San Dieguito teachers receive bump in salary
The San Dieguito Union High School District board approved a new agreement with the San Dieguito Faculty Association (SDFA), resulting in a 1 percent pay increase retroactive to July 1, 2018. At the board’s March 7 meeting, they approved both the salary increases and the second interim budget for the school year that showed a reduction in deficit spending.
“I have been at all of our schools multiple times and been in a lot of classrooms and I’ve seen some amazing teaching taking place,” SDUHSD Superintendent Robert Haley said. “I want our teachers to be well compensated, I want them to be respected and rewarded for the work that they do because it’s amazing work.”
The approval of the contract and the “productive” negotiations process are a testament to the interest-based bargaining strategy that the union exercises with the district, said Tim Staycer, a Torrey Pines High School teacher and president of the SDFA.
“In light of financial instability that is happening to school districts all over San Diego County and the entire state we are especially proud to say that our working agreement provides a unique opportunity to extend the security and the stability of our members and demonstrates SDFA’s willingness to partner with the district leadership in our combined efforts to work with the district and get out of this deficit spending,” Staycer said. “SDFA realizes that the expectations ranging from academic to contractual are high in this district and is working every day to make San Dieguito a better place in which to work.
“We hope we never take too much for granted.”
The whole contract was reopened during the negotiations process, however, SDUHSD Associate Superintendent of Human Resources Cindy Frazee said only small language changes were made—one update of the contract stemmed from recent legislation changes regarding baby bonding, offering 12 weeks for those coming back from pregnancy disability.
The contract does allow for re-openers for the 2019- 2020 and 2020-2021 school years for wages and health and welfare benefits.
“For the record I believe that teachers should be paid triple,” said board member Melissa Mossy. “But speaking as a taxpayer, I want to make sure we can afford it…I just want confirmation from our team that this is not only fair but is fiscally responsible.”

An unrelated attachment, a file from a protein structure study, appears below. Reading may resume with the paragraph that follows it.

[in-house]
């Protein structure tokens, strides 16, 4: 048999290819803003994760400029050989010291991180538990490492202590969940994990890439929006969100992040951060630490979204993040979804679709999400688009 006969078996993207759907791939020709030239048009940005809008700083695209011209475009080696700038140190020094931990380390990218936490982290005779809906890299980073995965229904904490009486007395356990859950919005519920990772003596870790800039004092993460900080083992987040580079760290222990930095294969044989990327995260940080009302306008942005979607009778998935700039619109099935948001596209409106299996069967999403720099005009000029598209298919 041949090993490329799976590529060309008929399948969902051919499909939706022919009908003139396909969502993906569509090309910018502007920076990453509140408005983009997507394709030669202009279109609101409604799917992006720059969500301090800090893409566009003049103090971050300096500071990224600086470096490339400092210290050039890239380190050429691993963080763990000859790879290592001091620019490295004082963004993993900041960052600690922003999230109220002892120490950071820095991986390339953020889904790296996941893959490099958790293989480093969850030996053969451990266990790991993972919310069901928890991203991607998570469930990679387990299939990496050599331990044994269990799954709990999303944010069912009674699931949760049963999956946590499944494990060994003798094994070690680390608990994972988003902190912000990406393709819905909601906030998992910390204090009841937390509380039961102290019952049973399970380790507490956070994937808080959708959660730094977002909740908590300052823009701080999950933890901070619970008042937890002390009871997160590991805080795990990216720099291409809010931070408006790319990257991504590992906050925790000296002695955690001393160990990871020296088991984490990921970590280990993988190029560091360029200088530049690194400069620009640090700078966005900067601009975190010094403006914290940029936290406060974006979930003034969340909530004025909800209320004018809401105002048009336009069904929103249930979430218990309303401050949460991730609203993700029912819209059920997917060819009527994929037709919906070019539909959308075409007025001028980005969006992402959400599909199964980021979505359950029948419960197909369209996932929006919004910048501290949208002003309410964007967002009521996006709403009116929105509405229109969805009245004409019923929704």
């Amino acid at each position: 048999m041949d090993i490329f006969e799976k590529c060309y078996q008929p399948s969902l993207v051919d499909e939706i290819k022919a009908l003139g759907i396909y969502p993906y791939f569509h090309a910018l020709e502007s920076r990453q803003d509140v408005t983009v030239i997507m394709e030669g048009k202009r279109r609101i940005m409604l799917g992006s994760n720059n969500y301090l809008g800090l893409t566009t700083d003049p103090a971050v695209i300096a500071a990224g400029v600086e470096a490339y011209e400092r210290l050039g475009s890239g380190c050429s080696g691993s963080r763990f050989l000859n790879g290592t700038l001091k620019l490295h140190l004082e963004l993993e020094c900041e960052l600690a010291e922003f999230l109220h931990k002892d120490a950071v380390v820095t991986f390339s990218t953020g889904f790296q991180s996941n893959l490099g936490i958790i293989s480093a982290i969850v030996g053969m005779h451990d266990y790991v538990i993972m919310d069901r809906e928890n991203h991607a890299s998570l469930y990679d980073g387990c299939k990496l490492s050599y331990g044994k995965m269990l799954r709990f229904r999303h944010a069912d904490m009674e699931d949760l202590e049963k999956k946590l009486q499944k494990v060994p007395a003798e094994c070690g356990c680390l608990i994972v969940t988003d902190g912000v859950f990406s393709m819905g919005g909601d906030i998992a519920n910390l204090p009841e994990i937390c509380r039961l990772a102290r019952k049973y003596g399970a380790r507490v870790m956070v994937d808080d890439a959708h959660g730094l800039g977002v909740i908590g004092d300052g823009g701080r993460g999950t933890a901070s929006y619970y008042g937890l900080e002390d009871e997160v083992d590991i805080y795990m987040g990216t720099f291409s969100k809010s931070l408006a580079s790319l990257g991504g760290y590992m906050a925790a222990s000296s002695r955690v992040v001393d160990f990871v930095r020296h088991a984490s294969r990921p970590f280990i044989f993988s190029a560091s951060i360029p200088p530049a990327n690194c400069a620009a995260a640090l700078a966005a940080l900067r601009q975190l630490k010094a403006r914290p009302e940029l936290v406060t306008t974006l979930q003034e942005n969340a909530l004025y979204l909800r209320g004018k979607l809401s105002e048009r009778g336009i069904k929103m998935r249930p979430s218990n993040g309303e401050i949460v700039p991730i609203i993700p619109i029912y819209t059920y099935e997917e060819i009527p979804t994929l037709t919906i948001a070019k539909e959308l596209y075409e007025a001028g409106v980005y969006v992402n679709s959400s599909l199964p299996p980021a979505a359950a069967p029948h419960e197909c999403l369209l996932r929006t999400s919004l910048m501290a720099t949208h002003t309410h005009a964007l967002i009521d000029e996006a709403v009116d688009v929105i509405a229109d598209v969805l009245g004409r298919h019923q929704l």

SDUHSD Associate Superintendent of Business Services Tina Douglas said yes, the district is required to inform the San Diego County Office of Education what the financial impact of salary increases are and whether they can sustain it.
“We are not like other school districts that are declining in enrollment. Fortunately for us, kids want to be here, families want to be here,” Douglas said. “Where other districts are making budget reductions, we actually have a slight increase in enrollment which helps us. So yes, we are ok.”
At the meeting the board approved the second interim budget for the 2018-19 school year, which showed a reduction in deficit spending due to the district changing how its budgets are typically done. Douglas said they are making adjustments so that the budget is more closely aligned to what they have actually been receiving and paying.
Since first interim, revenue has increased $1.2 million to $142,709,473 and expenditures are at $149,359,207, representing a projected $6.6 million deficit. The ending fund balance (reserves) is projected at $12,983,983.
Douglas said that the district has great appreciation for the dollars they receive from the foundations and they have included the donation amount to reflect more of what they see on a yearly basis. As a result there is not the typical large amount that goes unspent that drops the ending fund balance. “We’re trying to budget in a way that is more reflective of how we end the year,” she said.
“And we are making some actual budget reductions and changes,” added Haley. “It’s a good budget.”
Looking at the multi-year projections, deficit spending is expected to drop to $3.5 million in 2019-20 and $656,176 by 2020-21. The district is anticipating 5 percent increases in property taxes, average daily attendance remaining consistent and a decrease in the district’s contribution to the California State Teachers Retirement System (STRS).
“Deficit spending is a complicated topic in school finances, there are different kinds of deficits. We are projecting greatly reducing the amount that we’ve had and we’re still projecting that we’ll have far more than the minimum in our combined reserve,” Haley said.
There are a lot of variables that remain unknown in 2019-20 and 2020-21, but SDUHSD President Beth Hergesheimer said that they are conservative to allow for things that might happen. Haley said he’s “very confident” that they will be where they need to be.
SDUHSD Vice President Mo Muir said she was pleased with the budget she was looking at, complimenting Haley for his work in helping get the budget in shape, a top priority for her in hiring a new superintendent.
“Thank you for coming to our district,” Muir said.
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